“Absolutely mind bogglingly brilliant!”
The first evaluation summary report for Curiosity Carnival is now available and shares the key findings with regard to Public Engagement including the numbers and demographics of those that engaged and the outcomes and impacts on the public that attended. View the report here… (behind SSO)
And while there will not be another Curiosity Carnival this year, the Oxfordshire Science Festival will be changing into a new 'science and ideas' festival 'IF' that is taking place in Oxford on 11-22 October 2018, which the University will be supporting. The call for participation is now open www.if-oxford.com.
Key Evaluation Findings
- 42,496 people engaged with the live activities of Curiosity Carnival either as visitors to the events or remotely via online means.
- Curiosity Carnival successfully increased participation rates of the two most disadvantaged socio-economic groups of residents in Oxfordshire (‘Financially Stretched’ and ‘Urban Adversity’) from the baseline levels seen at Oxford University Museums, to levels in line with the population.
- 280,175 online/ digital active engagements took place during: the 6-month digital and engagement campaign; the main event and post-event activity via social media (such as Twitter posts; retweeting; Facebook posts etc) and other online engagements (such as views of the Oxford Sparks animation). 1 For example: Evaluation summary report re: Researchers’ Experiences, Outcomes and Impacts; Evaluation of Activities.
- Curiosity Carnival was successful in delivering an inspiring, high-quality event. Almost all of the feedback on the content and presentation of the activities was positive, and in most cases, very positive; 9 in 10 of the visitors surveyed (89%) reported they had an excellent to good overall experience at Curiosity Carnival; 95% found the event and the activities interesting and 91% that the activities were fun.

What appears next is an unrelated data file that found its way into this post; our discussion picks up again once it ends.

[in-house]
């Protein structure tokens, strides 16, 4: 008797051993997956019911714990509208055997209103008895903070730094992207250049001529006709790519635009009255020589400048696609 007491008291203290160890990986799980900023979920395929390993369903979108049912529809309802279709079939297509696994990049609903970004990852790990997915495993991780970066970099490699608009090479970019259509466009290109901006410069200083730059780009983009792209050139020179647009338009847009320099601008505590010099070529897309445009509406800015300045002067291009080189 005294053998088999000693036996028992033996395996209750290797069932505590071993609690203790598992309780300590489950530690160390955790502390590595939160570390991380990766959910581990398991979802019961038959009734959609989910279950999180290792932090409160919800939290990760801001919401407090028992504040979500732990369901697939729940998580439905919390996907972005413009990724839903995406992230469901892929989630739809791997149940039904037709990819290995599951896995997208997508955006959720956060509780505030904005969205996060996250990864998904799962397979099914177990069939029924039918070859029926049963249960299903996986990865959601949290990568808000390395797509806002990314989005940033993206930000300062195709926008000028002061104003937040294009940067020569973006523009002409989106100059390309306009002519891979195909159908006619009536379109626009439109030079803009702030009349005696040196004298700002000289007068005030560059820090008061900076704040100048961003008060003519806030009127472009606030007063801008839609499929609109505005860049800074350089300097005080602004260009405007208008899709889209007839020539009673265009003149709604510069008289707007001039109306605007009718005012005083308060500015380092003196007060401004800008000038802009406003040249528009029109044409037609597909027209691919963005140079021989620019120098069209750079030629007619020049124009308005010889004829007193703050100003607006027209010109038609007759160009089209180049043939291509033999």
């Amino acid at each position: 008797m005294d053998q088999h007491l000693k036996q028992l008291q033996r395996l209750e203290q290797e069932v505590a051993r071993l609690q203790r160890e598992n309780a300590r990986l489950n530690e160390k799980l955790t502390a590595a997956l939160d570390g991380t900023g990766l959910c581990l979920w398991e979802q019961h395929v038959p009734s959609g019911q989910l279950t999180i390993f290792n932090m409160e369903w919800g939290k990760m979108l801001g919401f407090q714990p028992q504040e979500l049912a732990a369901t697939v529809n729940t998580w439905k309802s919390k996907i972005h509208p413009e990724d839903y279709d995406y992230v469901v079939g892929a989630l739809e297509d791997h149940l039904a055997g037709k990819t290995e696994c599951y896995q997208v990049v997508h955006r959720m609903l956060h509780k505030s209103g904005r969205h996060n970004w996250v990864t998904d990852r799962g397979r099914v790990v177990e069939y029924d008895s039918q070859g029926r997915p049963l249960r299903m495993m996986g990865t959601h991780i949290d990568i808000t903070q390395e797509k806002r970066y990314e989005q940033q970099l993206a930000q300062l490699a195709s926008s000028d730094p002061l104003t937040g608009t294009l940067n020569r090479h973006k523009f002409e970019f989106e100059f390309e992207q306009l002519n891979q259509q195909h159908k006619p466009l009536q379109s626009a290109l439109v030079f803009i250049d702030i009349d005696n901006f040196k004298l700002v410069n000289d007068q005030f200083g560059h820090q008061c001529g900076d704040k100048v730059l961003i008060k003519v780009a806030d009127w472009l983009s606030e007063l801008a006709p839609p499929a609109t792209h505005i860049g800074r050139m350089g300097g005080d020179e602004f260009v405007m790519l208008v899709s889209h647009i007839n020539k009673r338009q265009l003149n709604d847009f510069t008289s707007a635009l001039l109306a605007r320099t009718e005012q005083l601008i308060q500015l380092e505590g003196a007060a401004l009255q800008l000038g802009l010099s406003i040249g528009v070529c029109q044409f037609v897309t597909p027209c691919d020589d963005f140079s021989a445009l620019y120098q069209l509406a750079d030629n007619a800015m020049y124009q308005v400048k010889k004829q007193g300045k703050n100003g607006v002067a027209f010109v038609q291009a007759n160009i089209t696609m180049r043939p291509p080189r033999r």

- Although in the minority, there were some issues expressed in relation to the lack of an overall programme and the logistics on the day.
- Curiosity Carnival was successful in generating demonstrable outcomes and impact on the visitors including: enjoyment and inspiration; increased understanding of research and/or changes in perceptions and opinions; 83% of visitors surveyed strongly agreed or agreed with the statement “I learnt about research”.
- The results of the assessment activities described in this report have demonstrated that Curiosity Carnival achieved each one of the objectives and goals that were set re: Public Engagement.
What to read next
Led by the School of Advanced Study, University of London, in partnership with the Arts and Humanities Research Council (AHRC) and the British Academy, Being Human is the UK’s only national festival of the humanities and includes opportunities to showcase the interactions between the sciences and humanities, or the sciences through the humanities. Funding is available.
in2scienceUK is looking for researchers to get involved and host a disadvantaged Year 12 student for 1 to 2 weeks during the summer.
A series of workshops to introduce you to involving 'the crowd' in your research, via the hugely popular citizen science platform, Zooniverse.